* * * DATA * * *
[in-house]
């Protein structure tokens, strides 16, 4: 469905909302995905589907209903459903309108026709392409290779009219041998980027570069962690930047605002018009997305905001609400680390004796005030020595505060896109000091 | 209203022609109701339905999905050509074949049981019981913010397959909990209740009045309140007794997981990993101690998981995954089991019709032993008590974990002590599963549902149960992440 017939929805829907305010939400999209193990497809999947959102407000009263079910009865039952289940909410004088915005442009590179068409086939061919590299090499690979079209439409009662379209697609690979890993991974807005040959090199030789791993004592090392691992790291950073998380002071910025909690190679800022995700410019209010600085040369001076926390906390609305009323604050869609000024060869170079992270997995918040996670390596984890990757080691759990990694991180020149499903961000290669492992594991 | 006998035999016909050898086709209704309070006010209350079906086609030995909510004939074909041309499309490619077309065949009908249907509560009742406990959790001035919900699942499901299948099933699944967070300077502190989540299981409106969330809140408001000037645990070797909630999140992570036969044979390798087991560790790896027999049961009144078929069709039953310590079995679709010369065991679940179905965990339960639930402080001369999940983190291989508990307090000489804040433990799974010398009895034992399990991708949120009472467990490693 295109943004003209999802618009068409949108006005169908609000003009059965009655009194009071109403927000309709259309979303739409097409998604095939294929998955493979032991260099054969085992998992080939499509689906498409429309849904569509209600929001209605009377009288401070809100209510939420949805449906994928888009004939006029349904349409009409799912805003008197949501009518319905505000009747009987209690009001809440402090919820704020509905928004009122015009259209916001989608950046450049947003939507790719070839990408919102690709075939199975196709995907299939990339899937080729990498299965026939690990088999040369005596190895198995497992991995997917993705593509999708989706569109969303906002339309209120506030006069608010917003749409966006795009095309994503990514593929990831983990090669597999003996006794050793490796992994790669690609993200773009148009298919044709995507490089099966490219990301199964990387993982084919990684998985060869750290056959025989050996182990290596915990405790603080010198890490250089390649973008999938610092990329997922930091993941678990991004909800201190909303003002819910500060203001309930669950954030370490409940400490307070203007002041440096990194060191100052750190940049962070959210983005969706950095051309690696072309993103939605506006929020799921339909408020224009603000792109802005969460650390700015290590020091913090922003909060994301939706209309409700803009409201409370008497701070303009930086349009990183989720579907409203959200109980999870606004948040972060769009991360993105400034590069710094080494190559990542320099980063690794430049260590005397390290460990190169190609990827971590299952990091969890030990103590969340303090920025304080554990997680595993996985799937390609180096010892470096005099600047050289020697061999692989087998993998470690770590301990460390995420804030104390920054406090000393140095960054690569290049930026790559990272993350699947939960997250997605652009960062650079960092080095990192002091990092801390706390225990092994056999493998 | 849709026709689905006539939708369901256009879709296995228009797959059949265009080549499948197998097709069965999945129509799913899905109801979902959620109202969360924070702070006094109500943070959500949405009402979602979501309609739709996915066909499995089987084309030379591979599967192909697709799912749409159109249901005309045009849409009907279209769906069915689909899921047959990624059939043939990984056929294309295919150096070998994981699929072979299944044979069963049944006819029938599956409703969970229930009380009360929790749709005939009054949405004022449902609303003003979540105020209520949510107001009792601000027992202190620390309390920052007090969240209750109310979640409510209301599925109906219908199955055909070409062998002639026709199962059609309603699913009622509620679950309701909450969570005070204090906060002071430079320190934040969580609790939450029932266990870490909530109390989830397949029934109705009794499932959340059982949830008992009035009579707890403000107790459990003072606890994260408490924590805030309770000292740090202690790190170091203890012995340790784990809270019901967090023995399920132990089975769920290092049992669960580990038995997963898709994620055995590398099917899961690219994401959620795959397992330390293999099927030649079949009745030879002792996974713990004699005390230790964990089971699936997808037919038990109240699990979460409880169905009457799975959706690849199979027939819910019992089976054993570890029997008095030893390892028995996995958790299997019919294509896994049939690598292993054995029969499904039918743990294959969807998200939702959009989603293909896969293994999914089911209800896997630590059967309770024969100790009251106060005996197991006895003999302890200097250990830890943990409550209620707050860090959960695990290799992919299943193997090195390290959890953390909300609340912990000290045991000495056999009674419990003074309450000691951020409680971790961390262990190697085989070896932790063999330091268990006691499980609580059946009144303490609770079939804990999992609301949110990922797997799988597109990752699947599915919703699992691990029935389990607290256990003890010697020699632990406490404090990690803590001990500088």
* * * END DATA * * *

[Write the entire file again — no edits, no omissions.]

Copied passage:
[in-house]
């Protein structure tokens, strides 16, 4: 469905909302995905589907209903459903309108026709392409290779009219041998980027570069962690930047605002018009997305905001609400680390004796005030020595505060896109000091 | 209203022609109701339905999905050509074949049981019981913010397959909990209740009045309140007794997981990993101690998981995954089991019709032993008590974990002590599963549902149960992440 017939929805829907305010939400999209193990497809999947959102407000009263079910009865039952289940909410004088915005442009590179068409086939061919590299090499690979079209439409009662379209697609690979890993991974807005040959090199030789791993004592090392691992790291950073998380002071910025909690190679800022995700410019209010600085040369001076926390906390609305009323604050869609000024060869170079992270997995918040996670390596984890990757080691759990990694991180020149499903961000290669492992594991 | 006998035999016909050898086709209704309070006010209350079906086609030995909510004939074909041309499309490619077309065949009908249907509560009742406990959790001035919900699942499901299948099933699944967070300077502190989540299981409106969330809140408001000037645990070797909630999140992570036969044979390798087991560790790896027999049961009144078929069709039953310590079995679709010369065991679940179905965990339960639930402080001369999940983190291989508990307090000489804040433990799974010398009895034992399990991708949120009472467990490693 295109943004003209999802618009068409949108006005169908609000003009059965009655009194009071109403927000309709259309979303739409097409998604095939294929998955493979032991260099054969085992998992080939499509689906498409429309849904569509209600929001209605009377009288401070809100209510939420949805449906994928888009004939006029349904349409009409799912805003008197949501009518319905505000009747009987209690009001809440402090919820704020509905928004009122015009259209916001989608950046450049947003939507790719070839990408919102690709075939199975196709995907299939990339899937080729990498299965026939690990088999040369005596190895198995497992991995997917993705593509999708989706569109969303906002339309209120506030006069608010917003749409966006795009095309994503990514593929990831983990090669597999003996006794050793490796992994790669690609993200773009148009298919044709995507490089099966490219990301199964990387993982084919990684998985060869750290056959025989050996182990290596915990405790603080010198890490250089390649973008999938610092990329997922930091993941678990991004909800201190909303003002819910500060203001309930669950954030370490409940400490307070203007002041440096990194060191100052750190940049962070959210983005969706950095051309690696072309993103939605506006929020799921339909408020224009603000792109802005969460650390700015290590020091913090922003909060994301939706209309409700803009409201409370008497701070303009930086349009990183989720579907409203959200109980999870606004948040972060769009991360993105400034590069710094080494190559990542320099980063690794430049260590005397390290460990190169190609990827971590299952990091969890030990103590969340303090920025304080554990997680595993996985799937390609180096010892470096005099600047050289020697061999692989087998993998470690770590301990460390995420804030104390920054406090000393140095960054690569290049930026790559990272993350699947939960997250997605652009960062650079960092080095990192002091990092801390706390225990092994056999493998 | 849709026709689905006539939708369901256009879709296995228009797959059949265009080549499948197998097709069965999945129509799913899905109801979902959620109202969360924070702070006094109500943070959500949405009402979602979501309609739709996915066909499995089987084309030379591979599967192909697709799912749409159109249901005309045009849409009907279209769906069915689909899921047959990624059939043939990984056929294309295919150096070998994981699929072979299944044979069963049944006819029938599956409703969970229930009380009360929790749709005939009054949405004022449902609303003003979540105020209520949510107001009792601000027992202190620390309390920052007090969240209750109310979640409510209301599925109906219908199955055909070409062998002639026709199962059609309603699913009622509620679950309701909450969570005070204090906060002071430079320190934040969580609790939450029932266990870490909530109390989830397949029934109705009794499932959340059982949830008992009035009579707890403000107790459990003072606890994260408490924590805030309770000292740090202690790190170091203890012995340790784990809270019901967090023995399920132990089975769920290092049992669960580990038995997963898709994620055995590398099917899961690219994401959620795959397992330390293999099927030649079949009745030879002792996974713990004699005390230790964990089971699936997808037919038990109240699990979460409880169905009457799975959706690849199979027939819910019992089976054993570890029997008095030893390892028995996995958790299997019919294509896994049939690598292993054995029969499904039918743990294959969807998200939702959009989603293909896969293994999914089911209800896997630590059967309770024969100790009251106060005996197991006895003999302890200097250990830890943990409550209620707050860090959960695990290799992919299943193997090195390290959890953390909300609340912990000290045991000495056999009674419990003074309450000691951020409680971790961390262990190697085989070896932790063999330091268990006691499980609580059946009144303490609770079939804990999992609301949110990922797997799988597109990752699947599915919703699992691990029935389990607290256990003890010697020699632990406490404090990690803590001990500088």